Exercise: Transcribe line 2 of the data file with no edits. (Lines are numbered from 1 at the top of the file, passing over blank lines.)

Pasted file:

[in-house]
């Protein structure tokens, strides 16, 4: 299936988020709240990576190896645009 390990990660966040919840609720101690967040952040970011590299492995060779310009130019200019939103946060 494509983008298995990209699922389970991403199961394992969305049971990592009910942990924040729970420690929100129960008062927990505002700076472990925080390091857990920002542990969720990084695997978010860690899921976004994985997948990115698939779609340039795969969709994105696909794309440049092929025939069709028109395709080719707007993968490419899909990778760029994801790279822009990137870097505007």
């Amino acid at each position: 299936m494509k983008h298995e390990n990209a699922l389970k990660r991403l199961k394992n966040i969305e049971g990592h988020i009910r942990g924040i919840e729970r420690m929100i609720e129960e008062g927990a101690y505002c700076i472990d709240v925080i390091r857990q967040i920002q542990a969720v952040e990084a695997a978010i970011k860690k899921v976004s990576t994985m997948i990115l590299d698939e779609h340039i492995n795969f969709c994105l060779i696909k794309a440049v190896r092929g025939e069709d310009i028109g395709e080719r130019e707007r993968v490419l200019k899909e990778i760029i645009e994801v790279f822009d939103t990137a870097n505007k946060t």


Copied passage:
């Protein structure tokens, strides 16, 4: 299936988020709240990576190896645009 390990990660966040919840609720101690967040952040970011590299492995060779310009130019200019939103946060 494509983008298995990209699922389970991403199961394992969305049971990592009910942990924040729970420690929100129960008062927990505002700076472990925080390091857990920002542990969720990084695997978010860690899921976004994985997948990115698939779609340039795969969709994105696909794309440049092929025939069709028109395709080719707007993968490419899909990778760029994801790279822009990137870097505007």